Once an option at No. 1, time has eroded Fairley's status

Wrap your head around this one: It will have been 108 days since the last college snap was taken when the NFL Draft kicks off on Thursday. And what is the worth of what happens between one event and the next?

I'm not totally sure.

But what I can say is that the rising and falling of draft stocks can be, at times, a little overblown. When it's real, the reasons why have little to do with what happened in previous autumns, which most folks agree should be most important.

Red flags might cause regret
When it comes to the draft process' downside, Nick Fairley told NFL.com, "It just motivates me more to work harder, to prove to whoever is out there saying that (they’re wrong)." More ...

» Carucci: Regret over Fairley's fall?
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"When a guy's stock falls from the time his last game is played until now it's not football-related generally," said one AFC college scout. "It's not related to the game film. It's character, personality, coachability, work ethic, leadership, intangibles. I'd say 49 times out of 50, that's it, and it's some sort of injury cropping up otherwise."

That brought me to Auburn defensive tackle Nick Fairley -- who I remember being hailed as a contender to go first overall after he dominated in the BCS title game in January, and who now some folks have falling into the teens.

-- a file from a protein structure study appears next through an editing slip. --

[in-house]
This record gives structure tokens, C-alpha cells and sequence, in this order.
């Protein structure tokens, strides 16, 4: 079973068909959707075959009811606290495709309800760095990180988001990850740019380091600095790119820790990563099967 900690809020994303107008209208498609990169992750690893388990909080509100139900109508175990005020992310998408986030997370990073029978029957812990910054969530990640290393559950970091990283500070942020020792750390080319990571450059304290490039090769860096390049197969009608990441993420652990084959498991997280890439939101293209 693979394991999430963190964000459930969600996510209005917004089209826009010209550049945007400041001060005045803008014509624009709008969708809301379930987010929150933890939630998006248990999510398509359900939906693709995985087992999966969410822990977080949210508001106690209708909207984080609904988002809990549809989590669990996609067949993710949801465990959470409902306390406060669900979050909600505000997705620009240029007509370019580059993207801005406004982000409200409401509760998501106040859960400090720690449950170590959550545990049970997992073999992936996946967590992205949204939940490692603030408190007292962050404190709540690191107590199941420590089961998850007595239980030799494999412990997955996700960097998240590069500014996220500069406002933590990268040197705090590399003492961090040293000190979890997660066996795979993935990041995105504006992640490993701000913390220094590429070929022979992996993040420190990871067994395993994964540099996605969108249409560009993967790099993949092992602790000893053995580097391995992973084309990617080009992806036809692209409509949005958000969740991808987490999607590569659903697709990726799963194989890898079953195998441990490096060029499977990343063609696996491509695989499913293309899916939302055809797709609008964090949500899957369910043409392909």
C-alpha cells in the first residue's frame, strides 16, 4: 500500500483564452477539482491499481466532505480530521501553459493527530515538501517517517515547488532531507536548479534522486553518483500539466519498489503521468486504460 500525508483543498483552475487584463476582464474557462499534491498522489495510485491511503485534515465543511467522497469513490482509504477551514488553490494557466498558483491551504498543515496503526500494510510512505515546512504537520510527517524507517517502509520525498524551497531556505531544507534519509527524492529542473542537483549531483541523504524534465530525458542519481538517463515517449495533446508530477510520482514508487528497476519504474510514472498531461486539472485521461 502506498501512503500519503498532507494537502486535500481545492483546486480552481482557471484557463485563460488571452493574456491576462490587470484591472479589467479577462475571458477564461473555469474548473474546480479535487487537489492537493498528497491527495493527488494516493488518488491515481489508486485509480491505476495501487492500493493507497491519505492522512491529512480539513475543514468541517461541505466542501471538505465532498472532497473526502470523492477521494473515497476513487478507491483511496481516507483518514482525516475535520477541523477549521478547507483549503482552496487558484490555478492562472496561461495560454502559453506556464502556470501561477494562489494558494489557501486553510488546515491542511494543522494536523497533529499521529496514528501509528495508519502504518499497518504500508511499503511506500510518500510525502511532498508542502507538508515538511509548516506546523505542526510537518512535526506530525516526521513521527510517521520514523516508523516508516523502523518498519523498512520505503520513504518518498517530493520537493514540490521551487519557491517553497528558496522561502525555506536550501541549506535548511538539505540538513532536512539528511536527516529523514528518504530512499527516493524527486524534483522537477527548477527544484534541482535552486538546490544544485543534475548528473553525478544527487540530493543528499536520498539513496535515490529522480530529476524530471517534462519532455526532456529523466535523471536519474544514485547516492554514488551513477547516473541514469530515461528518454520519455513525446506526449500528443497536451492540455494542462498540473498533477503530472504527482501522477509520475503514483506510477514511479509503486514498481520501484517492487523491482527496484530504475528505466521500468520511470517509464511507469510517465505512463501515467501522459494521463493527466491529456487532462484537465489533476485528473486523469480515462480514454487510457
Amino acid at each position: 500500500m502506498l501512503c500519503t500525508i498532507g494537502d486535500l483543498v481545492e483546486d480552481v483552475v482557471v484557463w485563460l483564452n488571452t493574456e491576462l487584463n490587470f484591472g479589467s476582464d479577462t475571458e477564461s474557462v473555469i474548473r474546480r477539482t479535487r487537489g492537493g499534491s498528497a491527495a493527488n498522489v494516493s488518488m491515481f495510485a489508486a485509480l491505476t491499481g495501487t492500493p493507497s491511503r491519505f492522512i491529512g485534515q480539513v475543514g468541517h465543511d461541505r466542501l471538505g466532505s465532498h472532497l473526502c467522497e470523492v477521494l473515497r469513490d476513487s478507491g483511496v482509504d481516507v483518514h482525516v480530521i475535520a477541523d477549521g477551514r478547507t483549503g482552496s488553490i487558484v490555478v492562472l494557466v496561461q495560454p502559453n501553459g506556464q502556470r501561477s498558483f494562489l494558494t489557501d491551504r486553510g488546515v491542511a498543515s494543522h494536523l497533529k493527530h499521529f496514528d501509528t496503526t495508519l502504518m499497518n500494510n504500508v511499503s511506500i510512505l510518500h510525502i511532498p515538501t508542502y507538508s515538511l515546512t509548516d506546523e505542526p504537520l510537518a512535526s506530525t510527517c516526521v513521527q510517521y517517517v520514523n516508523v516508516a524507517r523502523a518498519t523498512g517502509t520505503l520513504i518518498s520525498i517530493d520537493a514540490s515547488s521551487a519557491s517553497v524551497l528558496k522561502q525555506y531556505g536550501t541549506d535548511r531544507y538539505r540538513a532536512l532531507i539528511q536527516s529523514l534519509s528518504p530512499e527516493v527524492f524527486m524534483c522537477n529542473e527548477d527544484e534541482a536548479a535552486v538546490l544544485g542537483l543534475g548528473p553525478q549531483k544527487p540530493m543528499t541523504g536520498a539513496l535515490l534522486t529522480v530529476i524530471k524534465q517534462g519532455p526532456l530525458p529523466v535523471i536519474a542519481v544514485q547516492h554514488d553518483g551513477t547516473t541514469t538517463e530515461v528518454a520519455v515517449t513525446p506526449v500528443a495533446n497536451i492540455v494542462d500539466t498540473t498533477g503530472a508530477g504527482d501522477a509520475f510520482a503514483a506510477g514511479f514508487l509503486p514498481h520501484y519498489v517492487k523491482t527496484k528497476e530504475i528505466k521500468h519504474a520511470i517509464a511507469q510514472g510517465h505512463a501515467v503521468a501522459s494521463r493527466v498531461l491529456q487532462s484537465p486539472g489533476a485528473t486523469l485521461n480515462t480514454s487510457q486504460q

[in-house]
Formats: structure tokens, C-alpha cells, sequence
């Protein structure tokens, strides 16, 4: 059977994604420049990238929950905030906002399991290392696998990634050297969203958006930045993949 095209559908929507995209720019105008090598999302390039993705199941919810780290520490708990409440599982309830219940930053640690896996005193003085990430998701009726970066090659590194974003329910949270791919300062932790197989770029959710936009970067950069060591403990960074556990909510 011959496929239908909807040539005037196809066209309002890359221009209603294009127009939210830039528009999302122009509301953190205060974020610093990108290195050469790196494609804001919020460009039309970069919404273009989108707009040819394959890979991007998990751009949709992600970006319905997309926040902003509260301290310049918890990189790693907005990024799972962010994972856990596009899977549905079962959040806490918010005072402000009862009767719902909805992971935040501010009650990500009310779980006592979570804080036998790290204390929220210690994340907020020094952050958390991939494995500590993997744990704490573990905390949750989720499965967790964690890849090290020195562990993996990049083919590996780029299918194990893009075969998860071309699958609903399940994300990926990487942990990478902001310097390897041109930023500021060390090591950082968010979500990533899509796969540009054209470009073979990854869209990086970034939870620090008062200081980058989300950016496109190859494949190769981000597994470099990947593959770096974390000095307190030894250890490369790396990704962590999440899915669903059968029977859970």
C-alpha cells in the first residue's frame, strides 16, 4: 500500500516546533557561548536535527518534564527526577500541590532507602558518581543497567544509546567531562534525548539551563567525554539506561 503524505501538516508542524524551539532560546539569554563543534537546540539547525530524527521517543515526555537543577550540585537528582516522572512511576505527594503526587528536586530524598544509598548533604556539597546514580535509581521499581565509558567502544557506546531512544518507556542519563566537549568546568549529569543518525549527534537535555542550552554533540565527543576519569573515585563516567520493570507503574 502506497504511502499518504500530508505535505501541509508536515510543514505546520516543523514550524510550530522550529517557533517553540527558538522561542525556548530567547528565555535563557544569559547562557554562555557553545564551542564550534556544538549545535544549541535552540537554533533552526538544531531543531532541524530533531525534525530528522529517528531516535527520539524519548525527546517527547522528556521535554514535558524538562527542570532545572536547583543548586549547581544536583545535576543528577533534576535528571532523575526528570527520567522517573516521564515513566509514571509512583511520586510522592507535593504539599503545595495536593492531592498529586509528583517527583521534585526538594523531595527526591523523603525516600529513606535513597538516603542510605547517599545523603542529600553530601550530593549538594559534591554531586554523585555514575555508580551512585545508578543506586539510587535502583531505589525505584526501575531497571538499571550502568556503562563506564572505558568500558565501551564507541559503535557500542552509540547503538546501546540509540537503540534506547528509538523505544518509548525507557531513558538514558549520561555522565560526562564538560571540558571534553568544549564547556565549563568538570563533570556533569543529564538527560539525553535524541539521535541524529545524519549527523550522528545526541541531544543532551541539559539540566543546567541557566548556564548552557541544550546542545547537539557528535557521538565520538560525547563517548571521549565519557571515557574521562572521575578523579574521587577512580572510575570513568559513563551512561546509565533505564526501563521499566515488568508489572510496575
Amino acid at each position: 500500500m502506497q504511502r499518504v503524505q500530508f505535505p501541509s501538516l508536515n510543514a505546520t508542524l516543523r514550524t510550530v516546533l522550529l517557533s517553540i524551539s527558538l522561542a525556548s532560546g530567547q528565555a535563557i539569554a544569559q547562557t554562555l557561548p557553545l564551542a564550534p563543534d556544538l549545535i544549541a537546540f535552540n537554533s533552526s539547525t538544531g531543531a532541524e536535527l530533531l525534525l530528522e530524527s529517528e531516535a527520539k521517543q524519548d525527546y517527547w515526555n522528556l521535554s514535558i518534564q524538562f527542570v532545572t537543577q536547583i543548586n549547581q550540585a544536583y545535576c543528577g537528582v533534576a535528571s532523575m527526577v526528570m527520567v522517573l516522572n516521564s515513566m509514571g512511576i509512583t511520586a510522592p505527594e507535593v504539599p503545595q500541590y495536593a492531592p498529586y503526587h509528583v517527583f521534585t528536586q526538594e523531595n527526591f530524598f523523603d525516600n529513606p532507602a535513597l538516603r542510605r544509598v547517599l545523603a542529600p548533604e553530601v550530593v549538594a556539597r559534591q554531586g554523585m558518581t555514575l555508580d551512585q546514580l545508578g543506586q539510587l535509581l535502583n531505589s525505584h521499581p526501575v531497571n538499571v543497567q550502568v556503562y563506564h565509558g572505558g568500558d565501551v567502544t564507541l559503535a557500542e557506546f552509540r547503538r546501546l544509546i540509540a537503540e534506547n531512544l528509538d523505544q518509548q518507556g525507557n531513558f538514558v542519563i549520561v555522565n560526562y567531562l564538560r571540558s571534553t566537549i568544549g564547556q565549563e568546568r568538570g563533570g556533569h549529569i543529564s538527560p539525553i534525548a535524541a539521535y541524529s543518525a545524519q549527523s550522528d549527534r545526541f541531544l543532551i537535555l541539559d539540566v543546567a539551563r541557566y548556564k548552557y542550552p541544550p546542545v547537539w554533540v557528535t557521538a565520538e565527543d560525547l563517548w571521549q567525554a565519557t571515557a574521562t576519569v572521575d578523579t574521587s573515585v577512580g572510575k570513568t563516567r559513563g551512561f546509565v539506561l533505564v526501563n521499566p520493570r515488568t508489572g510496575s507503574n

So the question I wanted to answer, really, was: Is it us or them? Is it people in football changing their minds, or people outside (read: media) learning more about what those football people really think? Turns out, it could be a little of both.

The one truth I could find, though, is that while the college season is ongoing, an area scout covering a player's school might be the only rock-solid authority on how a kid's game translates. The rest are going on what they see, and in December or January, that might not be enough to make a great evaluation.

"There's a term in our business called 'TV scouting,' and we all use it -- on television you notice the big plays, which is what someone like Fairley does," said the scout. "It jumps off the screen and you don't notice the plays in between. And what you do, as an evaluator, is you watch the coaches' film and focus just on him. That TV camera follows the football, and it's very difficult to follow an interior lineman. In fact, it's almost impossible play-to-play.

"So I think a lot of people in our business got excited because they 'TV scouted' him. It wasn't just the (Oregon) game either. Against Alabama and LSU, he's jumping off the screen, too. A lot of folks watched these games and said, 'Holy (expletive).' Well, you go back and, yes, he makes plays, but he disappears, too."

And with Fairley, that's been born out. One AFC executive said, "When you draft a guy in the top 10, you want conviction on exactly what you're going to get, and it's hard to say you know exactly what you will get -- great flashes, but he's not always great."

An NFC executive added, "His technique for the position is poor, and he's a serious project concerning how to play low, and with leverage at the point. Too much (junior college) left in him."

All that said, and while our AFC scout said he is a kid "who needs a foot in his ass," the character concerns, off-field, seem to be overblown and off-base. The rest though? It's why Fairley's the classic case of a player whose stock moves in those 108 days.

Follow Albert Breer on Twitter @albertbreer.